LifestyleMC Lyte's 'Woman': A powerful tribute to womanhood

MC Lyte’s ‘Woman’: A powerful tribute to womanhood

In a powerful ode to womanhood, MC Lyte, the mogul, voice-over artist, and hip-hop legend, is dropping her latest single, “Woman.”

The track collaborates with fellow hip-hop pioneers Salt from Salt-N-Pepa, Big Daddy Kane, and R&B crooner Raheem DeVaughn. 

Produced by Warryn Campbell, “Woman” is a bold and lyrical celebration of women across the globe.

The single, a joint venture between My Block Inc. and Sunni Gyrl Inc., with distribution by Vydia, promises to uplift and inspire all women. Lyte, known for her groundbreaking career spanning over 30 years, was the first female rapper nominated for a Grammy Award and the first rap artist to perform at Carnegie Hall.

“We were in a studio, me, Kane, Raheem with Warryn Campbell and the music was already done,” Lyte told The Informer. “We were listening to it trying to assess what might happen. Raheem went into the booth and started singing ‘woman,’ and just hearing that I was like, ‘this is an ode to women.’”

Lyte noted how she often speaks about her experience, and contemplates how everyone can celebrate women, particularly sending a message to individuals of color that their struggle isn’t in vain. 

“My greatest hope is the acknowledgment of what has been and what has gotten us here,” Lyte affirmed. 

The multi-hyphenate performer also noted “women are taking back their power.” 

“There are many women who sit in their power and have the ability to nurture and empower others, but there’s so many others who have yet to understand that they can claim their power back: whether… starting their own business, empowering young people in their community, and realizing it takes a village,” she explained.  “I want to give admiration and gratitude to those women who really are superwomen. They lead businesses, they lead families along with their husbands and sometimes alone and they have sisterhoods that are strong, and they’ve been able to provide support to other women.”

Lyte‘s Life Beyond Music: Acting, Writing, Foundations, Giving Back 

Apart from her illustrious music career, Lyte has left her mark as a prolific actress, with roles in television series such as “New York Undercover,” “S.W.A.T.,” “Power” and “Queen of the South.” 

Her film credits include acclaimed titles like “Patti Cake$,” “Girls Trip,” and “Bad Hair.”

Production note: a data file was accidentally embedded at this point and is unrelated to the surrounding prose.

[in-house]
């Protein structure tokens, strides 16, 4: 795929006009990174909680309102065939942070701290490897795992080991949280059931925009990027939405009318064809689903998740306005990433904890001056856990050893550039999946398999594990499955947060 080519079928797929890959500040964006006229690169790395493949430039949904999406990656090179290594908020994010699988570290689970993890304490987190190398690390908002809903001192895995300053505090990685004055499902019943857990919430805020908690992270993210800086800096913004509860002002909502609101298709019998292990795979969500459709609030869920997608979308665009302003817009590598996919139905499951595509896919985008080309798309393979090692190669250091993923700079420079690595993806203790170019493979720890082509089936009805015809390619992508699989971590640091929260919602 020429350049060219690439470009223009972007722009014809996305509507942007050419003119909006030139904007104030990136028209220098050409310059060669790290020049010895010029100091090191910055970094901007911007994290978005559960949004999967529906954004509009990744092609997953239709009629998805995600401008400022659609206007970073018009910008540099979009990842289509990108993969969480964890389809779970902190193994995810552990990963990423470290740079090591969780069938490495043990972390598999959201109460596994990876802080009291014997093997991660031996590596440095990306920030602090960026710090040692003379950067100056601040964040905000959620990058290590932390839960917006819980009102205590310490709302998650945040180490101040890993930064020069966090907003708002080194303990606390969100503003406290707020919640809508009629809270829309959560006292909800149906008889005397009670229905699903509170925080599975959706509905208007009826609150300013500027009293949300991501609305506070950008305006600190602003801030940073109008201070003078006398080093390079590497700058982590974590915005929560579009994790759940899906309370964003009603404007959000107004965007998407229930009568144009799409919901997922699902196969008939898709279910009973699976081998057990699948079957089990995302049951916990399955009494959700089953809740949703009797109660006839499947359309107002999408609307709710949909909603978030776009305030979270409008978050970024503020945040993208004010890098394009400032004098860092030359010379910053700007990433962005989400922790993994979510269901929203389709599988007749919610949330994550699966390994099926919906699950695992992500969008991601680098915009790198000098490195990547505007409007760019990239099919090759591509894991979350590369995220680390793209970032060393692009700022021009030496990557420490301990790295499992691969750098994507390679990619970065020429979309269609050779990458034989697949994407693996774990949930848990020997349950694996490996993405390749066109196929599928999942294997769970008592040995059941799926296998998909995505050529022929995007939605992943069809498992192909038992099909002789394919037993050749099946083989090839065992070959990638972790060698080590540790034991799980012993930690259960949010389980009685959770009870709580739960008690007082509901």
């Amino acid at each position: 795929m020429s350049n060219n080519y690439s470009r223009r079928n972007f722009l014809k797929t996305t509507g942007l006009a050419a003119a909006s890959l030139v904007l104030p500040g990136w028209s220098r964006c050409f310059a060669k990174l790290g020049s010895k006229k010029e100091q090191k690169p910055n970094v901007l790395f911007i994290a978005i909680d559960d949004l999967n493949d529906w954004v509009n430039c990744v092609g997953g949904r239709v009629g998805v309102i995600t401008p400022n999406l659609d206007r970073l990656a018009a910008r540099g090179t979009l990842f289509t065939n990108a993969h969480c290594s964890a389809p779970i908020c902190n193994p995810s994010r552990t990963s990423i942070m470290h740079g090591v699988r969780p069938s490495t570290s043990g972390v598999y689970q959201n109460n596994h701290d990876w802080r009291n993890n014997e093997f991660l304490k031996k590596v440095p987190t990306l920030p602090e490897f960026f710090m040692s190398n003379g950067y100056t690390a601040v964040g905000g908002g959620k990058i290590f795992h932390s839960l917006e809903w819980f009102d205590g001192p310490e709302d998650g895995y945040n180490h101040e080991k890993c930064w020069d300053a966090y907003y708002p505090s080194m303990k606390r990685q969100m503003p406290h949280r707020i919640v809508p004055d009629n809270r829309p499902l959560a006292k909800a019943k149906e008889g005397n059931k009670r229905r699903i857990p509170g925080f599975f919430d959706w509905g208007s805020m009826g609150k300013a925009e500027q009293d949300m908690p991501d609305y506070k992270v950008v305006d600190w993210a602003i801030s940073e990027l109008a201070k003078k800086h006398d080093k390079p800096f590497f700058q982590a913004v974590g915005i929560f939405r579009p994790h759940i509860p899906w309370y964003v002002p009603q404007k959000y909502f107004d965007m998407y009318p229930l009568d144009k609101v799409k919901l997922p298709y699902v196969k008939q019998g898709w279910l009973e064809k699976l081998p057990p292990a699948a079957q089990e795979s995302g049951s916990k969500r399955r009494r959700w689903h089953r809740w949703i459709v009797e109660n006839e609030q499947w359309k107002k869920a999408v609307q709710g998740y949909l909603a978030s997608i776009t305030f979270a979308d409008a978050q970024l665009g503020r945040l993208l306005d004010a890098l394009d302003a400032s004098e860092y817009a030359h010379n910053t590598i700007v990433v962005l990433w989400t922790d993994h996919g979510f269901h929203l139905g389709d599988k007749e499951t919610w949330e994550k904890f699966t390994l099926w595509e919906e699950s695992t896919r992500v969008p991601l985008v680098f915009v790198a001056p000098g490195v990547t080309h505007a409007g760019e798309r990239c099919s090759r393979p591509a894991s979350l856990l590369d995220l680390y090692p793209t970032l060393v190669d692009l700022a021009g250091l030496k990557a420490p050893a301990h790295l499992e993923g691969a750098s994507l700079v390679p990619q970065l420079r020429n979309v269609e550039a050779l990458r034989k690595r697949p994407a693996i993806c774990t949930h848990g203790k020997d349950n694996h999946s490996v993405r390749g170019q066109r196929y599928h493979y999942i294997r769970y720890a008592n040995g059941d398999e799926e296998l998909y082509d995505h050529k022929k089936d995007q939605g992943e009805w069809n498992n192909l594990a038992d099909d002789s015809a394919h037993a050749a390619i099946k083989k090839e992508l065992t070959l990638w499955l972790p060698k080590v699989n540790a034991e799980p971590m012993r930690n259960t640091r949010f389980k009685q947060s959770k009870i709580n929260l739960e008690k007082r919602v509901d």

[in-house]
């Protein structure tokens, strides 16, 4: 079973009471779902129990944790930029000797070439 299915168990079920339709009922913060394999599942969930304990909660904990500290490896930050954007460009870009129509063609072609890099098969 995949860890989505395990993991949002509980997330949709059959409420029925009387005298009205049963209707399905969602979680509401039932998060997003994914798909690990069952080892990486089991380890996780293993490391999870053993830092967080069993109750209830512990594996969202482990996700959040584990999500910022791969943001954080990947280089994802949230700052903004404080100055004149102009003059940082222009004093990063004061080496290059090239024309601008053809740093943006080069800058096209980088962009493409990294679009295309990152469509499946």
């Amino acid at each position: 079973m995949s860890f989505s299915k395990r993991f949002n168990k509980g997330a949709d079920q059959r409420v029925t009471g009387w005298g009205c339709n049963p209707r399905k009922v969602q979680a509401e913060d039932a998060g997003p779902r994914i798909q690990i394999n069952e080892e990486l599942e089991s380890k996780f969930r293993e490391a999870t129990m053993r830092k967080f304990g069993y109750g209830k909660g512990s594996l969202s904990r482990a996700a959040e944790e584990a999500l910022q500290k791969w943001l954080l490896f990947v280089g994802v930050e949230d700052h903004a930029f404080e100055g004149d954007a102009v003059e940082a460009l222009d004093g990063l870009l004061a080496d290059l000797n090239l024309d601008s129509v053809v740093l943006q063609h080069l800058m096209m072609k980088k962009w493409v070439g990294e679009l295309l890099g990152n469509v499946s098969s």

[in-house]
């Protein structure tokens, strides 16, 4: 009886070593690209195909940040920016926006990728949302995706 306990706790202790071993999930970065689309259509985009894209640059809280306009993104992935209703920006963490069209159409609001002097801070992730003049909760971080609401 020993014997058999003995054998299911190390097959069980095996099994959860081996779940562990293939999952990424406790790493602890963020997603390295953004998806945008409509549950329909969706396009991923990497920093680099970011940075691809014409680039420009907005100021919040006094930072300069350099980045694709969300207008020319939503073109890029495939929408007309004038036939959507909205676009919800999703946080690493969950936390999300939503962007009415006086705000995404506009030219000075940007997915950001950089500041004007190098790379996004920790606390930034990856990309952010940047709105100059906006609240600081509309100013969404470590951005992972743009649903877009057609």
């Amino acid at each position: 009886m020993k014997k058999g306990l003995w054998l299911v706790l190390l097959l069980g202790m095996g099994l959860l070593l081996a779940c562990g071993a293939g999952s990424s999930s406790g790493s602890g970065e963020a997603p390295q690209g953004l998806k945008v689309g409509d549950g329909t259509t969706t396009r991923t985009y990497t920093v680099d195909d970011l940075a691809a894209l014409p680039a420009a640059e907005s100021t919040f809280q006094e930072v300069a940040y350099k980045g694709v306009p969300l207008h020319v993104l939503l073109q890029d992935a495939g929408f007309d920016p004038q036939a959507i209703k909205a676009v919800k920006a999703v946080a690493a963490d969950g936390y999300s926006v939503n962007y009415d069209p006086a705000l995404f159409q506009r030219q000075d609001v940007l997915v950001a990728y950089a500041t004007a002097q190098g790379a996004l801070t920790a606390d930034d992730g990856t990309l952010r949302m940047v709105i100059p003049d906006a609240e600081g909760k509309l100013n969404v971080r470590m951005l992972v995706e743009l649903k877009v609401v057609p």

When the New York Knicks City Dancers perform at home games in the World’s Most Famous Arena, she’s the voice introducing the troop to spectators at Madison Square Garden.

Beyond her artistic endeavors, Lyte is a philanthropist, motivational speaker, and author. 

She founded the Hip Hop Sisters Foundation, presenting over $1 million in scholarships. Lyte also served as an ambassador for the Thurgood Marshall College Fund, focusing on youth empowerment. In addition, she worked with students in the National Newspaper Publishers Association (NNPA) and Chevrolet’s college fellowship and scholarship program, “Discover the Unexpected.”

Lyte’s influence includes being a vocal advocate for women in hip-hop and beyond. Her commitment to artistic integrity and empowering female artists remains at the forefront of her work.

Women’s Empowerment, Serving as a Positive Influence 

With her new single, “Woman,” Lyte continues pushing boundaries and inspiring audiences worldwide with her timeless message of empowerment and resilience. “Woman” shows that Lyte’s impact remains as potent as ever, solidifying her as a true icon of hip-hop and women’s empowerment.

**FILE** Zora Lawson performs as MC Lyte in the Southeast Tennis and Learning Center’s “Blacks in Wax” performance earlier this month at THEARC in Southeast D.C. (Robert R. Roberts/The Washington Informer)
“Hip-hop, in my era, and that prior to me, was all about leadership, stepping out in the world having a global experience and bringing it back to the community and taking stories from our communities and spreading it worldwide,” Lyte stated. “The world, not just hip-hop, has taken a back seat to holding the torch of being a positive influence and how much that matters to our community. I think it is not just entertainment, television, film, or music, but in general, it has been folks’ kind of separate not realizing we’re much stronger together as a unit.”

She said it’s important to offer hope today, and encourage an environment where children respect their parents and authority, and are “shooting for the stars,” to be successful.

“I know there are certain people who can benefit from some inspiration and loving guidance. ‘Strength, courage, wisdom,’ the words of India.Arie, in that order — seeing who you are and reclaiming your power and reminding others of how much respect is due to the woman of color,” she said.

Source: Washington Informer

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